How to Clean Your Cell Phone to Protect Against COVID-19 and Beyond
Whether you're bringing it into the bathroom or passing it to a friend who has been sneezing a bit more than usual, one thing's for sure: Your cell phone is dirty. In addition to carrying germs that make us sick, including those that spread the novel coronavirus or flu, all that lint and dirt can also prevent a phone from performing at its best. For that reason, you should wipe it clean every day. That may seem a bit tricky considering that it is such a delicate device, but it's quite safe as long as you follow these simple steps.
First, gather your supplies: You will need a clean microfiber cloth, isopropyl alcohol (70 percent concentrate), spray bottle, mounting putty, scotch tape, and a toothpick. And, for a CDC-approved level of sanitizing, be sure to check their list of approved cleaning solutions.
Sanitizing Against COVID-19
Sometimes, a deep-clean isn't enough for your cell phone. Opt for a Center for Disease Control (CDC)-approved level of clean with germ-killing active ingredients, as long as doing so is allowed by your phone's manufacturer. The CDC states, "If no manufacturer guidance is available on your particular cell phone, consider the use of alcohol-based wipes"—one that will kill the virus, like Lysol or Clorox wipes ($12.88, homedepot.com) from their approved list—or "sprays containing at least 70 percent alcohol to disinfect touch screens. Dry the surface thoroughly to avoid the pooling of liquids." It's important to check the ingredients in the disinfectant you choose, as some may break down the protective coating on a smart phone's screen.
Because your phone basically goes everywhere you do, it's best to wipe it down every day with a clean, lightly dampened microfiber cloth. "Simply using this cloth slightly dampened with clean water can remove up to 99 percent of bacteria without any type of solution at all," says Sandy Nelson, owner of Molly Maid of Sarasota, Manatee & Charlotte Counties, a Neighborly company. The fabric is lint-free, and the weaves attract and capture dust and dirt.
A lens cloth is made of microfiber and is designed to clean things even more delicate than your phone such as eyewear or camera lenses, so it's definitely the safest to use on your screen. Since any dirt or dust can scratch the phone, you want to clean the cloth after every use. Soak it in warm, soapy water, rinse, and leave it out to air dry. To clean your phone, Nelson says to fill a spray bottle with water and spritz a very fine mist directly onto the microfiber. (Most phones these days have some level of waterproofing, but the adhesive that protects the phone wears off over time so you really don't want to be testing that feature out.) Turning the device off before cleaning is an extra step you can take to protect your device. Wipe in even, downward strokes, avoiding ports, and speaker holes. Remember to clean both sides of the phone and both sides of the case. You'll be shocked when you see what kind of gunk can work its way in between the two.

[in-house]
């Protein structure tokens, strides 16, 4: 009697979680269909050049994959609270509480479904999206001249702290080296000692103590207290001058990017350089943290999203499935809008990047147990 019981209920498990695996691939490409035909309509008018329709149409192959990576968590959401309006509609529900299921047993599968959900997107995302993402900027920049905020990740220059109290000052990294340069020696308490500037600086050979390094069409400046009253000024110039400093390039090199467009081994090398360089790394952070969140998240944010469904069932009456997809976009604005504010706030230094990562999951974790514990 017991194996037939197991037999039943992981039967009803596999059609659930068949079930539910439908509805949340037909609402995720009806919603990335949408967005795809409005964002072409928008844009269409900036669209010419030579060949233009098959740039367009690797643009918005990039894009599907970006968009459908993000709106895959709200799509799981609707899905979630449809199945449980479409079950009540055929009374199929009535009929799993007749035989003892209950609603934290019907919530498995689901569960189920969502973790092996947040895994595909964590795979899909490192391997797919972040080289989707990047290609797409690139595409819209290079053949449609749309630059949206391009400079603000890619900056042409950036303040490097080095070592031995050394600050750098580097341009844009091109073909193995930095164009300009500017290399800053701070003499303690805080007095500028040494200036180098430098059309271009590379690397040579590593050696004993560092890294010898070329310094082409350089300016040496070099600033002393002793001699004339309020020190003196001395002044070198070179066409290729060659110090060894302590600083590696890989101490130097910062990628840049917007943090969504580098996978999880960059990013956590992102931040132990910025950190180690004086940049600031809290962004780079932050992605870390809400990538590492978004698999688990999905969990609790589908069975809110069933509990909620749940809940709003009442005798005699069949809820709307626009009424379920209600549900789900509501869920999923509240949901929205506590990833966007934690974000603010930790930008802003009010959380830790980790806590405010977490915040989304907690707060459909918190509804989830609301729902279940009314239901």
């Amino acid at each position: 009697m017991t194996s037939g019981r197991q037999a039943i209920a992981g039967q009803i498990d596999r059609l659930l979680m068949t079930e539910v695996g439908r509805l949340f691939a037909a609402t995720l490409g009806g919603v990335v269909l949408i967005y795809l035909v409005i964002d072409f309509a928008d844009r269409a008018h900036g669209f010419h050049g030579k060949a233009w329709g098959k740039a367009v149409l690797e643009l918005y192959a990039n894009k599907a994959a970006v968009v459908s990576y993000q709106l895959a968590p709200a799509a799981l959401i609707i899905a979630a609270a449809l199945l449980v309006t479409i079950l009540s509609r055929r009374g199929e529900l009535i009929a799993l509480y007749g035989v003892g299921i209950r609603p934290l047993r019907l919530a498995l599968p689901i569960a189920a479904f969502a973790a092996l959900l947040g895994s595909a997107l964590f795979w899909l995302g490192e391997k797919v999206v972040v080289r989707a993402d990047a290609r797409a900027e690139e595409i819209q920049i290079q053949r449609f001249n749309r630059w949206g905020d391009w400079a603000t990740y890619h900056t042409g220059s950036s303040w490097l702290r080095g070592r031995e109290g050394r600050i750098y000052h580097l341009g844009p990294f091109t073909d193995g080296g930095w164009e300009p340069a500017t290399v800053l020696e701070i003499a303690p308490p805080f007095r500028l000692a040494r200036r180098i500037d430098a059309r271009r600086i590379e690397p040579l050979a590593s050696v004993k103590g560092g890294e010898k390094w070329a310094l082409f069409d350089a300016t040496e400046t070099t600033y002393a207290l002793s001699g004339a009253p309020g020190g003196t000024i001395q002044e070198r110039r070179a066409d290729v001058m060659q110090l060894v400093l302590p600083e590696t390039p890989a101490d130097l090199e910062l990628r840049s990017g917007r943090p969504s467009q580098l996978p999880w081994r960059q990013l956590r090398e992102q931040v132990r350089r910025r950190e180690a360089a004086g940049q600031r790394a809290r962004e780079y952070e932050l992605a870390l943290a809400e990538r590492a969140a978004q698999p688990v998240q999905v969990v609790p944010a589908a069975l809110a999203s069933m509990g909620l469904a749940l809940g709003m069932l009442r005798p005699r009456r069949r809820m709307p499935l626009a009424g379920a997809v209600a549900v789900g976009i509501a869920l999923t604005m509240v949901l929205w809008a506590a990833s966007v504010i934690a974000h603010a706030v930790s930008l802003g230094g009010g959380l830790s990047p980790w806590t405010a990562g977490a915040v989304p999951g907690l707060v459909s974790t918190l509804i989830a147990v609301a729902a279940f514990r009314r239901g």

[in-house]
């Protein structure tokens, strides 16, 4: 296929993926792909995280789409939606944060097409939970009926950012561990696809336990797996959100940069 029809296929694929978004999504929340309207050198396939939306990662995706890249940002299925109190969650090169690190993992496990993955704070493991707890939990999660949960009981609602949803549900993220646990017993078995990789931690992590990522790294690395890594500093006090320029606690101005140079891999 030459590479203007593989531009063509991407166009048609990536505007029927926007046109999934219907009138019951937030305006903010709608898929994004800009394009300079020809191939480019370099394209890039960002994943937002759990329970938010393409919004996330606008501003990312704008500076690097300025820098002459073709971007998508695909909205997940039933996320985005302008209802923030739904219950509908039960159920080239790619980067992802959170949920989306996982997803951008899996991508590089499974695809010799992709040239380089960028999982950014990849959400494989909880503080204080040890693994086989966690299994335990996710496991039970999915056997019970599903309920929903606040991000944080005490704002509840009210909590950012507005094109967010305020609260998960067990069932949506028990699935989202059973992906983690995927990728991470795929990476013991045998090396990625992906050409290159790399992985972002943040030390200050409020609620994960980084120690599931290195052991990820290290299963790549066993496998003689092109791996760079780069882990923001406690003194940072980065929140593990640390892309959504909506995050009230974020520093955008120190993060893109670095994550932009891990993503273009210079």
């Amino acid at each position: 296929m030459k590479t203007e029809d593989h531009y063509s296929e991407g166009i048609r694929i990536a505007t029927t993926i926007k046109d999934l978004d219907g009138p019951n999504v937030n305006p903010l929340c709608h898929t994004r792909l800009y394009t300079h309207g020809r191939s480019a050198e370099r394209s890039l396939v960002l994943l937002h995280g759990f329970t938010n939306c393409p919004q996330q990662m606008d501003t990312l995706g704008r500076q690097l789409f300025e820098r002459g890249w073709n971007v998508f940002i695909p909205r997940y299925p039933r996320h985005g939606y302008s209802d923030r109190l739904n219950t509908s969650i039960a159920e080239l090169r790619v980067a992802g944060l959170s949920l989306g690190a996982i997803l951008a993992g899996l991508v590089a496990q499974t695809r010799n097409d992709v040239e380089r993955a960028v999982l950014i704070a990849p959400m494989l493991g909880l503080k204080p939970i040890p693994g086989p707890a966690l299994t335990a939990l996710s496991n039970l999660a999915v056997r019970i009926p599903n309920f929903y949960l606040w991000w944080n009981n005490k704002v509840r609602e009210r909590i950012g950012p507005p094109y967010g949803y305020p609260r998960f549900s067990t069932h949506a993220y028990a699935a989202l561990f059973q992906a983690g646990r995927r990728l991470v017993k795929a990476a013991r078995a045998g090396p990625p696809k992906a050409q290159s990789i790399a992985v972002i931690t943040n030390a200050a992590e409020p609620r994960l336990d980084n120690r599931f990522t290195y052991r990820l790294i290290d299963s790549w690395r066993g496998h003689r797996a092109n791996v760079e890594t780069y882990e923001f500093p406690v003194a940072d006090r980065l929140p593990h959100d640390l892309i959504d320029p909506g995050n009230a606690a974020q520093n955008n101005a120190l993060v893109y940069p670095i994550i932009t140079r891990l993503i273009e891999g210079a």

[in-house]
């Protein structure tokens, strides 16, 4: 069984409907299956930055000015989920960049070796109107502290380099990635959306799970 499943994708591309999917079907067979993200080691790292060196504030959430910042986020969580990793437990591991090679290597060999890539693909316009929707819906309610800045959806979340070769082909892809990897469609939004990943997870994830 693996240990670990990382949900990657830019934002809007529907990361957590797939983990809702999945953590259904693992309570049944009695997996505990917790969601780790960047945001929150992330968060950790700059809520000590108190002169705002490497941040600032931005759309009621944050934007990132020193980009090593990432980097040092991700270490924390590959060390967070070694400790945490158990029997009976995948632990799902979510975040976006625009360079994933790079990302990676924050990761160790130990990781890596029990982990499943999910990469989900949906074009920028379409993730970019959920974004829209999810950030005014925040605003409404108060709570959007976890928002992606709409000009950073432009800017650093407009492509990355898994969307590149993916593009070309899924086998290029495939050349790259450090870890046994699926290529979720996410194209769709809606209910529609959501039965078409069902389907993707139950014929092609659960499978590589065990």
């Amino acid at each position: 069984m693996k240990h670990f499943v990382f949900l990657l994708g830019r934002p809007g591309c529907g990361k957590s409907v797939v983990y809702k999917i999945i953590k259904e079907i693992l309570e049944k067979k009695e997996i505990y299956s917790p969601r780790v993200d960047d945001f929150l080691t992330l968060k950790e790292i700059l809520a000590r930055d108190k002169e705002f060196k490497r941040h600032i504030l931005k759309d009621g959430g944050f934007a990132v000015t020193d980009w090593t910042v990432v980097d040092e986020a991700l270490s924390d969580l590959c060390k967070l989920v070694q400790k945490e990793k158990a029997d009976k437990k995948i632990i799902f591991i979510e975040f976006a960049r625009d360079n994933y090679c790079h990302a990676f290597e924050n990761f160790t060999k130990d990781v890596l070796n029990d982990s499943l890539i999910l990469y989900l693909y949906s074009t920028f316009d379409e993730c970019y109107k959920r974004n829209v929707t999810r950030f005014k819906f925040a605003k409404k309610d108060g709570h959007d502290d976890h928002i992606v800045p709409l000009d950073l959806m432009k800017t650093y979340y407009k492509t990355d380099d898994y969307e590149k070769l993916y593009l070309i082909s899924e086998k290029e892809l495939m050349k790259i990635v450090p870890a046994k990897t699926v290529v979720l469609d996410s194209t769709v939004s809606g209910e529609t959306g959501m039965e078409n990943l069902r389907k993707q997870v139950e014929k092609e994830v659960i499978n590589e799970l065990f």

If you're not inclined to clean your phone every day, using diluted alcohol can help remove even more germs and prevent water damage. Taylor Dixon, a teardown engineer for iFixit, explains that alcohol dries much more quickly than water; if excess liquid works its way into the ports, it will dry before it causes any problems. Because phones and most screen protectors have an oleophobic coating to resist fingerprints, you don't want to use this strategy too often. "If you use isopropyl alcohol on the screen regularly or use alcohol that's too concentrated, then yes, you will wear away that coating," says Dixon.
He doesn't use electronics wipes because they often have too high of alcohol concentrates or have other chemicals that can negatively affect the screen. Instead, Dixon recommends that you make your own solution: Fill a spray bottle halfway with water, then fill the rest with isopropyl alcohol that has a 70 percent concentrate. Shake it up and spritz a fine mist onto the lens cloth. Resist the urge to aggressively scrub as that can wear down the coating-just gently wipe in even, downward strokes. If need be, you can use a piece of Scotch tape to pick up any dirt that isn't budging.
Dixon says that it's best to avoid the holes and openings in your phone during routine cleaning. If there's a noticeably large buildup that's preventing the charging cable from clicking properly into place, power down your phone and use a toothpick to gently pick out any lint or debris that's gotten stuck and compressed inside. If that's not working or you're too nervous to go digging around inside your phone, some electronic sellers will clean it for free. For shallow holes (such as speaker grilles), Dixon recommends using a piece of mounting putty. It will easily grab the gunk that's affecting the performance of your speakers.